In the State of the Union, President Trump called for “at least 1.5 trillion in investment.” Is there a path forward for his plan?
The framework of an infrastructure plan was shared in the media a few weeks ago and the reaction to it was quite reserved on both sides of the aisle. Historically, infrastructure is one area that gets bipartisan support, but that will prove difficult in the current political environment. The framework would leverage $200 billion in direct federal dollars over 10 years with the remainder of the $1 trillion plus investment coming from states, municipalities, and the private sector. In practical terms, most Congressional authorizations don’t extend 10 years. Furthermore, most cities and states don’t have these extra dollars available. Mayors and Governors would have to raise tolls or other fees to find the revenue. Rural states with smaller populations and fewer users of highways or transit systems would be disproportionally affected. The formula doesn’t really make sense in its current form – what governor is going to raise fees in order to get a smaller share of federal infrastructure dollars? We will be monitoring the Committees and Subcommittees as they work to craft actual legislation. With 2018 being an election year and so much partisanship around federal spending already, it’s difficult to see a comprehensive infrastructure package moving forward.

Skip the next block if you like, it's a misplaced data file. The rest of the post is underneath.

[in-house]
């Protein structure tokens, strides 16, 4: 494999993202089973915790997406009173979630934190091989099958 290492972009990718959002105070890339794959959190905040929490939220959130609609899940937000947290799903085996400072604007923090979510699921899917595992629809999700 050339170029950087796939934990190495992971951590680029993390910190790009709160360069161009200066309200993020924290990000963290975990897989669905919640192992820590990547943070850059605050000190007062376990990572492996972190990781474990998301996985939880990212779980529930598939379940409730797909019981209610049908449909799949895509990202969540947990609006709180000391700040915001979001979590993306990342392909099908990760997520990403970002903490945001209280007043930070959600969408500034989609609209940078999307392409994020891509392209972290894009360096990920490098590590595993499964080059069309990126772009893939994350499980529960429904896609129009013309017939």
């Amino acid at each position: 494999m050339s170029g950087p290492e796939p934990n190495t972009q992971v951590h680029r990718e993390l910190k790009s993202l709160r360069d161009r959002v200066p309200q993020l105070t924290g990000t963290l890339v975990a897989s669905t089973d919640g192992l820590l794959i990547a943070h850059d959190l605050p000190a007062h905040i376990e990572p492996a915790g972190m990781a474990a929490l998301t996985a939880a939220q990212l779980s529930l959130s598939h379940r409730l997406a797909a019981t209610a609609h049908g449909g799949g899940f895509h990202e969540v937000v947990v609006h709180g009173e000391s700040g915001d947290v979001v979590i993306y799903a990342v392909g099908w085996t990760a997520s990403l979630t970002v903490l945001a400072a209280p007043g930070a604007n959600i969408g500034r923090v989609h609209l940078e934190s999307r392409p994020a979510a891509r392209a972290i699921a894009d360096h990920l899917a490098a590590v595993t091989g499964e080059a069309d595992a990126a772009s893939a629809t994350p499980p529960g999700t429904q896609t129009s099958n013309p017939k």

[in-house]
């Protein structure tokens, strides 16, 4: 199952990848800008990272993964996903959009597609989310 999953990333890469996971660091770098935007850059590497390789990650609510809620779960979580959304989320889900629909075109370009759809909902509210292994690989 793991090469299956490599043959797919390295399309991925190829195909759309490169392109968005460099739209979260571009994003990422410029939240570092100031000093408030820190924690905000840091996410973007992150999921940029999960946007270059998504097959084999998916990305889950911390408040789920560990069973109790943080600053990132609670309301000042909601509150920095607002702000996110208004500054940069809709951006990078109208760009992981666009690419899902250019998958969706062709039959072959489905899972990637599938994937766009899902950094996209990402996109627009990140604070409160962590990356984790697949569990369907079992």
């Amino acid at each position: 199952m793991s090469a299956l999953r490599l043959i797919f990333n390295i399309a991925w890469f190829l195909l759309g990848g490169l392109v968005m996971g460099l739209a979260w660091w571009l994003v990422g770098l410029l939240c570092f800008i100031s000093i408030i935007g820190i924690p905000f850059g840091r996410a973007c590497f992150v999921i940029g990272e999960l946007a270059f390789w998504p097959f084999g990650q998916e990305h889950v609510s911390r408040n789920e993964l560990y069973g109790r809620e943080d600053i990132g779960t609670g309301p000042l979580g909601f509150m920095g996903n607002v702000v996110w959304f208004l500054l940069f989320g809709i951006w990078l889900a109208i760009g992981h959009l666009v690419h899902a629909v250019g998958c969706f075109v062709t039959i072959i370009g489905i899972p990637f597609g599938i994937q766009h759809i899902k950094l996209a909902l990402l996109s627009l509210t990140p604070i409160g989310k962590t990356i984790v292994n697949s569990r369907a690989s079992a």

We are quickly approaching the next deadline to fund the government. Will we have another shutdown?
The upcoming deadline to reach a new deal to keep the government open is February 8. There is increasing talk of another stopgap measure that would fund the government for another 30 days – and the possibility that this one-month-at-a-time plan may be what the Republicans continue to do going forward. There’s discord over this within the Republican majority, however. Freedom Caucus members want more on the table to strengthen budget caps and restrict immigration. Another shutdown is possible, but it’s more likely that we will see a short term deal instead. Another factor is the impact of tax reform on the debt ceiling. The revenue shortfall will likely require action to raise the debt ceiling in addition to finding agreement on a Continuing Resolution.
There’s talk of the House of Representatives possibly restoring the practice of earmarks. What’s happening here?
Recently there’s been a flurry of comments and activity on whether it’s time to bring back earmarks or Member-directed spending. The House eliminated earmarks in 2011 following several instances of excesses and political pressure to reduce federal spending. Some believe that the elimination of earmarks contributed greatly to partisan divide as Members were no longer compelled to make deals with one another in order to secure funding for projects in their districts. It’s too soon to tell what will happen, but we expect that the possible return of earmarks will get serious consideration before the November elections. Even so, the outcome is uncertain.